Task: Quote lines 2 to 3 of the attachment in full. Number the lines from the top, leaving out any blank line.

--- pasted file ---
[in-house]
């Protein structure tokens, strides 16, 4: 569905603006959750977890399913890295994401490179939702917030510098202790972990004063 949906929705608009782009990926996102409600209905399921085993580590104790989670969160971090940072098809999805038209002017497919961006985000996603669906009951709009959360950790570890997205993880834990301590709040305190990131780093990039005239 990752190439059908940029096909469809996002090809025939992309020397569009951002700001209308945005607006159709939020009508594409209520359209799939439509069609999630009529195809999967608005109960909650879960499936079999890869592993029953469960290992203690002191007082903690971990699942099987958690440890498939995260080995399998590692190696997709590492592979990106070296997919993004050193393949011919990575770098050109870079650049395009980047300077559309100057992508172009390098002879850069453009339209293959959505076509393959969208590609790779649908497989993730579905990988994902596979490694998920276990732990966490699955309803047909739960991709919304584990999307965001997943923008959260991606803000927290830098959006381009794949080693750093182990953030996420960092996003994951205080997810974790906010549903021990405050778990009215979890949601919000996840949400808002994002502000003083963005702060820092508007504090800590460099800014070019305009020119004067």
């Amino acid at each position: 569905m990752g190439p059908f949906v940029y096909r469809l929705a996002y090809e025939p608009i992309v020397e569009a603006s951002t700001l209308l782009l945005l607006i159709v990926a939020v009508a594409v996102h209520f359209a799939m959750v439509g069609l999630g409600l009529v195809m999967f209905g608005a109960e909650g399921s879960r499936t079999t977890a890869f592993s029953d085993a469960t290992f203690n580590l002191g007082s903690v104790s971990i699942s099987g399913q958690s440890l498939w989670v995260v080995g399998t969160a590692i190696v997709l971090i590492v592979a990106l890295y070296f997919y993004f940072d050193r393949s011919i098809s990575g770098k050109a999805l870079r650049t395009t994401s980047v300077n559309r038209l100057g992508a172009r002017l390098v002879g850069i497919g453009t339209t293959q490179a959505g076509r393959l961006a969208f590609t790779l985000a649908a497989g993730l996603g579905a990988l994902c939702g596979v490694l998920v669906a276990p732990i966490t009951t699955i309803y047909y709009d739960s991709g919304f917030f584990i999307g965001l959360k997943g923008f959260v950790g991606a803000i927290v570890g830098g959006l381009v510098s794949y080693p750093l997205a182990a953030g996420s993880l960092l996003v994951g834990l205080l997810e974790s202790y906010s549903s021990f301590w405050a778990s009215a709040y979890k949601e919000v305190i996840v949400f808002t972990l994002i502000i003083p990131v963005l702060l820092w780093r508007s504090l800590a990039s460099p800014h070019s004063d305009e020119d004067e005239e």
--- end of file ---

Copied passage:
């Protein structure tokens, strides 16, 4: 569905603006959750977890399913890295994401490179939702917030510098202790972990004063 949906929705608009782009990926996102409600209905399921085993580590104790989670969160971090940072098809999805038209002017497919961006985000996603669906009951709009959360950790570890997205993880834990301590709040305190990131780093990039005239 990752190439059908940029096909469809996002090809025939992309020397569009951002700001209308945005607006159709939020009508594409209520359209799939439509069609999630009529195809999967608005109960909650879960499936079999890869592993029953469960290992203690002191007082903690971990699942099987958690440890498939995260080995399998590692190696997709590492592979990106070296997919993004050193393949011919990575770098050109870079650049395009980047300077559309100057992508172009390098002879850069453009339209293959959505076509393959969208590609790779649908497989993730579905990988994902596979490694998920276990732990966490699955309803047909739960991709919304584990999307965001997943923008959260991606803000927290830098959006381009794949080693750093182990953030996420960092996003994951205080997810974790906010549903021990405050778990009215979890949601919000996840949400808002994002502000003083963005702060820092508007504090800590460099800014070019305009020119004067």
């Amino acid at each position: 569905m990752g190439p059908f949906v940029y096909r469809l929705a996002y090809e025939p608009i992309v020397e569009a603006s951002t700001l209308l782009l945005l607006i159709v990926a939020v009508a594409v996102h209520f359209a799939m959750v439509g069609l999630g409600l009529v195809m999967f209905g608005a109960e909650g399921s879960r499936t079999t977890a890869f592993s029953d085993a469960t290992f203690n580590l002191g007082s903690v104790s971990i699942s099987g399913q958690s440890l498939w989670v995260v080995g399998t969160a590692i190696v997709l971090i590492v592979a990106l890295y070296f997919y993004f940072d050193r393949s011919i098809s990575g770098k050109a999805l870079r650049t395009t994401s980047v300077n559309r038209l100057g992508a172009r002017l390098v002879g850069i497919g453009t339209t293959q490179a959505g076509r393959l961006a969208f590609t790779l985000a649908a497989g993730l996603g579905a990988l994902c939702g596979v490694l998920v669906a276990p732990i966490t009951t699955i309803y047909y709009d739960s991709g919304f917030f584990i999307g965001l959360k997943g923008f959260v950790g991606a803000i927290v570890g830098g959006l381009v510098s794949y080693p750093l997205a182990a953030g996420s993880l960092l996003v994951g834990l205080l997810e974790s202790y906010s549903s021990f301590w405050a778990s009215a709040y979890k949601e919000v305190i996840v949400f808002t972990l994002i502000i003083p990131v963005l702060l820092w780093r508007s504090l800590a990039s460099p800014h070019s004063d305009e020119d004067e005239e």